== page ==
15:45 - Ethical Implementation of AI in Academic Writing
16:30 - AI isn't just AI
16:15 - Navigating Social Media Responsibly and Avoiding Cheating Traps
17:00 - Responsibilities with GenAI (UAE Perspective and Beyond)
18:00 - Framework for Ethical Use of AI
19:00 - The Courage to Change: Implications for Teaching, Learning & Assessment in the GenAI Era
20:00 - Voces estudiantiles: reflexiones sobre la integridad en la era de la Inteligencia Artificial (IA)
21:00 - Use of AI by Students and Researchers
22:00 - Universal Design for Learning in Academic Integrity
22:30 - Final Thoughts on Championing Academic Integrity in the Age of AI

In association with the International Center for Academic Integrity, Albany, NY, USA. 

10:00 to 12:00 - Authenticity in Assessment: Building Bridges to Student Engagement and Success

Online - Hosted by MIC.


  • Dr Sally Brown, NTF, PFHEA, SFSEDA
    Emerita professor at Leeds Beckett University.
  • Dr Kay Sambell, PFHEA 
    Visiting Professor at the Institute of Education, Cumbria University.

Building on our sector-wide experiences as well as our engagement with the burgeoning authentic assessment literature (Villaroel et al, 2018; MacArthur, 2022) we will argue that there are a wide range of pragmatic strategies and creative approaches towards designing more authenticity into our assessment practices, without necessarily abandoning everything we have used to date. The resources on which we draw will include four compendia of illustrative international examples curated from various disciplines (Brown and Sambell, 2020-2022).  

MIC staff may Register Now with MIC.
Registration closes Thursday 19 October at 09:00. 

10:30 to 11:30 - Academic integrity is for everyone: strategies to include all students and staff in promoting and supporting academic integrity

Online - Hosted by the National Academic Integrity Network (NAIN).


  • Dr Mary Davis,
    Academic Integrity Lead, Oxford Brookes University and ICAI Board member.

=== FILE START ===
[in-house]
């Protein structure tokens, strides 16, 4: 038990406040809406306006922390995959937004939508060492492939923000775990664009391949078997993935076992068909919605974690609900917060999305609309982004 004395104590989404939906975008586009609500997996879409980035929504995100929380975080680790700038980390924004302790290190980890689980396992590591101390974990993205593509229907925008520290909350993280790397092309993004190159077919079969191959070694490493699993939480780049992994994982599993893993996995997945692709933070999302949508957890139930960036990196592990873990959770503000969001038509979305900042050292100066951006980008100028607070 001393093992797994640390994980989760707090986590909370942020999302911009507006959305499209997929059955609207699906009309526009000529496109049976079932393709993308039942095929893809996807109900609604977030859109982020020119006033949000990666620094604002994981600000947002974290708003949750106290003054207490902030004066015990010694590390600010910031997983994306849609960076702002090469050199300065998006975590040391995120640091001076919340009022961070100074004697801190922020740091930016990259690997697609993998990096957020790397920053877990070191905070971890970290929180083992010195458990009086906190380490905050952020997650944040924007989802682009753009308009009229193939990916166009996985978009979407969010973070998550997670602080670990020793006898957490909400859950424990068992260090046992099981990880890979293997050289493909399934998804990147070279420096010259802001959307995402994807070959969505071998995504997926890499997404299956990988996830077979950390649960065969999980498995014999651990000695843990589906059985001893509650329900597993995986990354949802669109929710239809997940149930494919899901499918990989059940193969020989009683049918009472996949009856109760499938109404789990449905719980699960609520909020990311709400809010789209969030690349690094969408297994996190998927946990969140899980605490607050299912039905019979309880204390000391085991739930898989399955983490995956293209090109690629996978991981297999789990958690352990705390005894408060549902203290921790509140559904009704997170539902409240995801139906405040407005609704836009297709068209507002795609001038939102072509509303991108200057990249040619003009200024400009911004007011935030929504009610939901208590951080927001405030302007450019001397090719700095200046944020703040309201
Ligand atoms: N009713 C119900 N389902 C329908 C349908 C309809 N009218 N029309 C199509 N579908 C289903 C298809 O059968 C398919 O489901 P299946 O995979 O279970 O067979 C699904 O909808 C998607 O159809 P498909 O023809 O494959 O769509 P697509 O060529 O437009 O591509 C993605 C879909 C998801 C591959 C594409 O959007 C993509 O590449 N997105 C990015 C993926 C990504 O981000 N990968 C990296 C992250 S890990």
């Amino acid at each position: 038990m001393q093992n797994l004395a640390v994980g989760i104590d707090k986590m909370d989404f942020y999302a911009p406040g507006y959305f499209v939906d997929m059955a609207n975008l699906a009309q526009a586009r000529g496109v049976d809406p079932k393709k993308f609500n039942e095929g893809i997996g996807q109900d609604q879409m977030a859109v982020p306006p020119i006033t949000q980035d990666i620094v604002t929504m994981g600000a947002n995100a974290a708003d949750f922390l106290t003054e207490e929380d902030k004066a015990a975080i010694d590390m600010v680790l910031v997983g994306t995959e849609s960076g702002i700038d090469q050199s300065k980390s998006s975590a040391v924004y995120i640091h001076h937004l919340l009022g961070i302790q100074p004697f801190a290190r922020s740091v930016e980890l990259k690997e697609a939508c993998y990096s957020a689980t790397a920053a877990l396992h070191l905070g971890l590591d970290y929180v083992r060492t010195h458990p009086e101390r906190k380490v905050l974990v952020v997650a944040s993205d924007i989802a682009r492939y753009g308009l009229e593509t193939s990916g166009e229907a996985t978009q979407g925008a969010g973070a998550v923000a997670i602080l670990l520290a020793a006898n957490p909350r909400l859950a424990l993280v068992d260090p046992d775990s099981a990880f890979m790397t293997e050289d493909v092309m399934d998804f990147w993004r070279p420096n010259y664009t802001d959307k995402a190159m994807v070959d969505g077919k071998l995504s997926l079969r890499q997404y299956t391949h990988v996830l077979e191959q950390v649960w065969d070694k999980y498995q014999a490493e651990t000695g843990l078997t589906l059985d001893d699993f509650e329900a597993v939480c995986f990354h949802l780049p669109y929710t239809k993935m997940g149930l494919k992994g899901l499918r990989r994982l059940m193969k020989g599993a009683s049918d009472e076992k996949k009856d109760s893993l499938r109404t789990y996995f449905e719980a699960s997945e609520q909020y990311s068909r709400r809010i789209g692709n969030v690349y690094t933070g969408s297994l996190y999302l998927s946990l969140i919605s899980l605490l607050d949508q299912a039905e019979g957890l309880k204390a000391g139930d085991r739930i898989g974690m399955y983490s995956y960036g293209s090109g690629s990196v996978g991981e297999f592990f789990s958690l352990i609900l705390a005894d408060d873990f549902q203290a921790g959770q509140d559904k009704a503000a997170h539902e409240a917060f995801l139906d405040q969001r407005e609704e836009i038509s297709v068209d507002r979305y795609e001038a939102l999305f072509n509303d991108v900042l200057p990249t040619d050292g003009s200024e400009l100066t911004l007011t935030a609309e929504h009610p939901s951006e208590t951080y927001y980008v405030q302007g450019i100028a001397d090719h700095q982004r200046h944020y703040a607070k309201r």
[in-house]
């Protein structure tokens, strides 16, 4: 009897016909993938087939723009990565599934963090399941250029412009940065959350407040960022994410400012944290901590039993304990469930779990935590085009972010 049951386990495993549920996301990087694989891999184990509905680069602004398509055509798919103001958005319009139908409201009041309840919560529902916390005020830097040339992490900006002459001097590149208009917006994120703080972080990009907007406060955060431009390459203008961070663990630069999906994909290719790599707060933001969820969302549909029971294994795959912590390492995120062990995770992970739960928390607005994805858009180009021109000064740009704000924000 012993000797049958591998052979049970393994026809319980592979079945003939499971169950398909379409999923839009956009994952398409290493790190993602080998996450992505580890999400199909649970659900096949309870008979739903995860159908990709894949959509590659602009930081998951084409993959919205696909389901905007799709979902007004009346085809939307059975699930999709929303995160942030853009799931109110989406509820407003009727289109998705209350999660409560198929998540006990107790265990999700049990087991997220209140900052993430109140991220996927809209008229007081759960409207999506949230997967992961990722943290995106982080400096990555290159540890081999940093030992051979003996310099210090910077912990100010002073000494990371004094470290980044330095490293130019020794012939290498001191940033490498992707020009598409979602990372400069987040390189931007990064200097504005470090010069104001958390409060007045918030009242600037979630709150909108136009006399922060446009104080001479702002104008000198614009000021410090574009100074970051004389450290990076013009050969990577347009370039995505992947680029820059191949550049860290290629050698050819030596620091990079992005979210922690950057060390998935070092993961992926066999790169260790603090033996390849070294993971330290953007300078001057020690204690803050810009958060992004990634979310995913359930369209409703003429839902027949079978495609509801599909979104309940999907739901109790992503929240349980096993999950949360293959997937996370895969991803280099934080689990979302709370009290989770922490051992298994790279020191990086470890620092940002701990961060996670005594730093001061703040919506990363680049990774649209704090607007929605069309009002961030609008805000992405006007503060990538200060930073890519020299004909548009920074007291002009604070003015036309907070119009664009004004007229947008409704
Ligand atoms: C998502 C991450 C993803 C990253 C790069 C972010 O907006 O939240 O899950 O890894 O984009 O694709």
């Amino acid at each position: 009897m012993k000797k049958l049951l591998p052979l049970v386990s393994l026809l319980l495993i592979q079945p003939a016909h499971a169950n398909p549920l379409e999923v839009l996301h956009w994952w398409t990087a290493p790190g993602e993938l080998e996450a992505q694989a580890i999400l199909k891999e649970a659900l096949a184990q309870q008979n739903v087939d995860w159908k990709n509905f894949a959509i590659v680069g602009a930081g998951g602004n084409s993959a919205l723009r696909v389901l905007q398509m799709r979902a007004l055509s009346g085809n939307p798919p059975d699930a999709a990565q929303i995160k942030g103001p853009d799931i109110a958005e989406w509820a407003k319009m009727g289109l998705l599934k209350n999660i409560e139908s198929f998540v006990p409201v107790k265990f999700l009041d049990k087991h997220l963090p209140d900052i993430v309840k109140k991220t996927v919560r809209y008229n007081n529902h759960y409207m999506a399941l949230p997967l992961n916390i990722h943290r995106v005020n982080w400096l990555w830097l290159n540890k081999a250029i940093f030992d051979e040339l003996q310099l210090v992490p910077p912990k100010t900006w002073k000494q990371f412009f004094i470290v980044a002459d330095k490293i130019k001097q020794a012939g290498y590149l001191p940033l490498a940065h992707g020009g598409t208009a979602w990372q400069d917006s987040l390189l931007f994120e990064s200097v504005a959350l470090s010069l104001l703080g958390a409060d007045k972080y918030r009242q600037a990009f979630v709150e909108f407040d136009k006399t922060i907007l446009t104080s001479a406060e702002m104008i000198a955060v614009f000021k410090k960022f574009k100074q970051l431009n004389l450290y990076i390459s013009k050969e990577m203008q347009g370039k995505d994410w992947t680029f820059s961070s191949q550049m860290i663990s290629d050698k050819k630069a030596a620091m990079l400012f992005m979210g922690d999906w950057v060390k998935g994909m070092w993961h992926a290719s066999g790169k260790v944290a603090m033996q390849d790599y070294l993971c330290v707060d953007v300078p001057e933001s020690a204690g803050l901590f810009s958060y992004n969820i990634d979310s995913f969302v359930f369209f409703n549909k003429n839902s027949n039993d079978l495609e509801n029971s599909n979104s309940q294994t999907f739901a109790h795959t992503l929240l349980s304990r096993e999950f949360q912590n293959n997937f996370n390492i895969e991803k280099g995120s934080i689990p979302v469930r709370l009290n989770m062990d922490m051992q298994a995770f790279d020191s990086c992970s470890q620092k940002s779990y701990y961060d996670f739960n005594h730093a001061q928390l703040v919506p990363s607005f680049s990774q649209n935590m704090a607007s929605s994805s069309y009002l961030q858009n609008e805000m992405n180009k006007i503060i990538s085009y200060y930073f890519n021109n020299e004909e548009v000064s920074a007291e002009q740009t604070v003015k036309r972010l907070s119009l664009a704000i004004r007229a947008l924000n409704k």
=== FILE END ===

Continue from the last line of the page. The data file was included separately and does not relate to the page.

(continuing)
• Grainne Mooney,
    NAIN Steering Committee and QQI.

This keynote is focused on encouraging everyone, staff and students, to participate in promoting and supporting academic integrity. The presenter will argue that it is crucial to achieve greater inclusion in academic policies, procedures, teaching and practice of academic integrity in order to support student development and outcomes, staff experience and institutional reputations. Drawing on her recent research into inclusion (Davis, 2022), the presenter will demonstrate how Universal Design for Learning (UDL) principles can be applied to academic integrity policies and teaching to facilitate student understanding and maintain a positive focus on education, rather than punishment. The presenter will also discuss teaching resources and a Student Academic Integrity Champion model designed to help institutions engage students in promoting academic integrity, developed as part of a QAA-funded collaborative project to improve inclusion. Finally, the presenter will discuss her recent work incorporating UDL guidelines in the development of a course to help students navigate AI.

Register Now with NAIN.
Registration closes Tuesday 17 October at 17:00.

13:00 to 14:00 - Authentic Assessment and Meaning-Making in Teacher Education: Insights from Practice in Music Education

Online - Hosted by MIC.


  • Dr Gwen Moore,
    Mary Immaculate College.
  • Dr Maria Varvarigou,
    Mary Immaculate College.

In this session, we share insights from authentic assessment design and innovative approaches to real-world practices in group music-making and learning. We argue that discipline-specific learning and assessment strategies are critical to meaning-making processes for learners in their development as musicians and as student teachers. In particular, we will share strategies for the collaborative design and implementation of authentic assessment within music education modules that promote innovative approaches underpinning principles of assessment as learning (O’Neill, 2017).